Sunday, December 28, 2014

Having banned Fracking, New York can be a leader in renewable energy and jobs

Maybe the greatest victory for the anti-fracking activists in New York State is switching the burden of proof from the victims to the producers. A hallmark of European environmental policy is to place the burden of proof on the industries producing suspect products—making industries prove their products will do no harm to the public or to the environment before these products are allowed on the markets.

The reverse has been true on this side of the Atlantic. Decades of environmental and public health abuses by polluting industries—cigarettes, leaded gas and paint, using hydrofluorocarbons (super greenhouse gases) as a refrigerant, etc.—have been allowed to continue business as usual until enough time, health and environmental damage, money, and research finally brought the polluters to court.

This statement by acting New York State Health Commissioner Howard Zucker could have profound implications not only on Fracking in New York State but also on how we address environmental concerns in our hemisphere:

"Until the science provides sufficient information to determine the level of risk to public health from HVHF [high-volume hydraulic fracturing] to all New Yorkers and whether the risks can be adequately managed, DOH recommends that HVHF should not proceed in NYS," Zucker wrote in a letter to Martens that accompanies the public health report. (The legacy of New York's fracking decision,12/24/ 2014 Rochester City Newspaper)

The burden of proof that Fracking in New York must not harm the public’s health is now the responsibility of the Fracking industry—which should have always been the case. In states like Pennsylvania, Fracking started without much research and since then it’s been the dickens for the public to prove that their health and water well problems have been due to nearby Fracking operations. When already ensconced, the Fracking industry looks on with disdain for those concerned about methane leaks and other concerns because once given approval by the state to begin their harmful practices, it is almost impossible bring them to task.   

This business-as-usual climate, where it’s harder to stop existing polluters than to switch to energy options that don’t pollute, must change quickly. Maybe New York State’s six-year Fracking experience can offer some practical insights to the necessary energy shift we must make if we are to keep global temperatures at 2C above preindustrial levels.  

The science of Climate Change couldn’t be clearer. The CLIMATE CHANGE 2014 Synthesis Report by the Intergovernmental Panel on Climate Change (IPCC) released in November makes it crystal clear that we have to quickly reduce fossil fuel use:

The unrestricted use of fossil fuels should be phased out by 2100 if the world is to avoid dangerous climate change, a UN-backed expert panel says. The Intergovernmental Panel on Climate Change says in a stark report that most of the world's electricity can - and must - be produced from low-carbon sources by 2050.  If not, the world faces "severe, pervasive and irreversible" damage. (Fossil fuels should be phased out by 2100 says IPCC, 11/02/2014, BBC News)

Banning Fracking in New York State presents a major opportunity to address Climate Change by dramatically increasing the potential for renewable energy. Now that we’ve dodged a major environmental challenge to our environment, our health, and our climate by NOT Fracking New York, we have opened the door wider for more wind and solar power. The economic obstacles presented by cheap natural gas is now reduced and gives the growing green energy industries the boost they need.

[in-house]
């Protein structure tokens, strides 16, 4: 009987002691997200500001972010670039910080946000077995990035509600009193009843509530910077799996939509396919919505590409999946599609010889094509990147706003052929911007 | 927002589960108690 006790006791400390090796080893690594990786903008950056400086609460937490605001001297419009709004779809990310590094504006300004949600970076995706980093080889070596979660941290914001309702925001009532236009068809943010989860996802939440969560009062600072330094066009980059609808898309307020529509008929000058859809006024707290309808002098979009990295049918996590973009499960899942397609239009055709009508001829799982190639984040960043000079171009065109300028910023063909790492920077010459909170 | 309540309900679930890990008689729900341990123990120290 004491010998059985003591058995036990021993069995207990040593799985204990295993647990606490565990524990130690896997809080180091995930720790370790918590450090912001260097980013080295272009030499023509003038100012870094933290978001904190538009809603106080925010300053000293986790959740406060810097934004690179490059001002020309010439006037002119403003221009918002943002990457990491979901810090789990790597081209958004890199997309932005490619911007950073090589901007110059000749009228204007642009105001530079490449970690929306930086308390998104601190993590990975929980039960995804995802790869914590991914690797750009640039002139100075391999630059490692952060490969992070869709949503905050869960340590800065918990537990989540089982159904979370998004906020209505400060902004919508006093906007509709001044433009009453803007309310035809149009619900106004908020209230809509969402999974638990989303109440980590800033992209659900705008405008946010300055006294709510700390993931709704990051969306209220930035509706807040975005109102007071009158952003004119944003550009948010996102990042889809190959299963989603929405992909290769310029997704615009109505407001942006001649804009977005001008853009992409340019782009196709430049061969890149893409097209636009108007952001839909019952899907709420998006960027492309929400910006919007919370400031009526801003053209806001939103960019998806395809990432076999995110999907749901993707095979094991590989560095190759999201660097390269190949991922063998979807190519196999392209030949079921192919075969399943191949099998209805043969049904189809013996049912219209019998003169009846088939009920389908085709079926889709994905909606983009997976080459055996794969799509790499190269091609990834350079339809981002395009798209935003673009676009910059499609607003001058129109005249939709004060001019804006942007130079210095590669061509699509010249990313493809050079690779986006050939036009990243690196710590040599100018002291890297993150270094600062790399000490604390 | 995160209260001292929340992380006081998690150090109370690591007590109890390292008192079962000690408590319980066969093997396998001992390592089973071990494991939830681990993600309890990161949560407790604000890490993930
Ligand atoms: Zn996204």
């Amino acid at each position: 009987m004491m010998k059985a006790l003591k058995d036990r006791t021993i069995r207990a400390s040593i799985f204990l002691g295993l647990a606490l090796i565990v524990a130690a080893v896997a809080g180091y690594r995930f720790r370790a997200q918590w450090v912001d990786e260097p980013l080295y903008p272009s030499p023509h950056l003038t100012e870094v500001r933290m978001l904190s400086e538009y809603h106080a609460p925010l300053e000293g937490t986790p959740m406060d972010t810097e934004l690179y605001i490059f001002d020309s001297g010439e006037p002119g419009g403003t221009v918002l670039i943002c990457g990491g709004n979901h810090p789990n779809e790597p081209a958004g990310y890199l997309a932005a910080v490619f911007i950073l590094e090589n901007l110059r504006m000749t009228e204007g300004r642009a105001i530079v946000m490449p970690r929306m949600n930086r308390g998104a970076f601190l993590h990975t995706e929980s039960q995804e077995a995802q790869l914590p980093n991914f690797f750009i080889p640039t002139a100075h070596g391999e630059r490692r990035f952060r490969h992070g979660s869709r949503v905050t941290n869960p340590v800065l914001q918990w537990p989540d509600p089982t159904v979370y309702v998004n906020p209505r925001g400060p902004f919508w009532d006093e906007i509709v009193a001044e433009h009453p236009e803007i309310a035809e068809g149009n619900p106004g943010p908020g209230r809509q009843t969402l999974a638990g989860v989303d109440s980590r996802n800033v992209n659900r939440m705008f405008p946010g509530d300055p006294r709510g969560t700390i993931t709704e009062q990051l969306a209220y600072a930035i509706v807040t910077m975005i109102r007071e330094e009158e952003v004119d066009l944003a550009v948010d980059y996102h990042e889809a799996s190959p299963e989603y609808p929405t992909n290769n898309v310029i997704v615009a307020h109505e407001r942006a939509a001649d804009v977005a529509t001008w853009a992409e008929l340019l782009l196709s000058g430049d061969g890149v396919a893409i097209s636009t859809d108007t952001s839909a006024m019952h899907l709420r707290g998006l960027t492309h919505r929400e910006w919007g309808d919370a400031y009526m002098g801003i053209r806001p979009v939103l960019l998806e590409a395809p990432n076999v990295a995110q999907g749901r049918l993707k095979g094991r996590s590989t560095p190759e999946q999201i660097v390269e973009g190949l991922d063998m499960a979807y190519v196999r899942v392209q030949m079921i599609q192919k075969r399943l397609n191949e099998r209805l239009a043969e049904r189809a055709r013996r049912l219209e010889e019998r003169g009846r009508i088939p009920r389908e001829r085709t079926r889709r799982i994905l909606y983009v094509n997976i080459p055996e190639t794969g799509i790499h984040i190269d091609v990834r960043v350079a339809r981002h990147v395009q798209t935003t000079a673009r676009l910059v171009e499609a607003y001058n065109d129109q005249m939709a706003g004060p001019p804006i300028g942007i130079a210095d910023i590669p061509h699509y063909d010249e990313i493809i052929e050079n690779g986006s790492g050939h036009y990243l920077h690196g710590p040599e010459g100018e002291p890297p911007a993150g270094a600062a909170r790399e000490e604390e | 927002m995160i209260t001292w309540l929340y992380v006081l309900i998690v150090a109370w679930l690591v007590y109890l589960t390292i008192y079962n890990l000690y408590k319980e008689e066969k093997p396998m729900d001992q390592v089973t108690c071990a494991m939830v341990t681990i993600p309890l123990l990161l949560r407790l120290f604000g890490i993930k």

Better battery power for when the wind isn’t blowing and the sun isn’t shining, conserving energy, increasing energy efficiency, and updating our energy infrastructure with Cuomo’s New York Energy Highway program (fixing leaking gas pipes, supporting green energy, reducing bottlenecks affecting renewable energy, and advancing Smart Grid technologies) can now accelerate our state’s role in reducing greenhouse gases—and provide many jobs. We’ve lost six precious years fighting Fracking in New York. Now let’s focus on the provisions of the COP20 Lima climate talks and make major strides in New York for a successful COP21 Paris climate agreement. (BTW: Did I mention more jobs? More jobs than Fracking would have ever provided New Yorkers?)

Sure, the battle to keep New York Frack-free is not over. Those pro-fracking people will never give up as long as there is a buck to be made from fossil fuels. But the COP20 Lima talks have gotten folks around the world considering an alternative to our addiction to fossil fuels:


The switch to renewable power is a battle we cannot afford to lose The Lima climate talks saw a shift towards action with renewable energy taking centre stage, says the head of the International Renewable Energy Agency Since the final gavel fell at the Lima climate talks earlier this month, discussions have centred on one question: what did the talks actually accomplish? After two weeks of intense negotiation, governments settled on a draft text that will hopefully lead to a successful global climate deal in Paris next December. While opinions vary regarding the success or failure of the outcome, there is another story emerging outside the negotiation room. This year’s conference represented a highly-significant shift in the positive momentum to act on climate change. While negotiators engaged in contentious debates, businesses, non-governmental organisations and local authorities stepped forward to present their own climate initiatives and committed to more action on the ground. In this shift, renewable energy took centre stage. (December 24, 2014 The Guardian)

Saturday, December 20, 2014

Fracking Ban in New York State important step towards COP21 Paris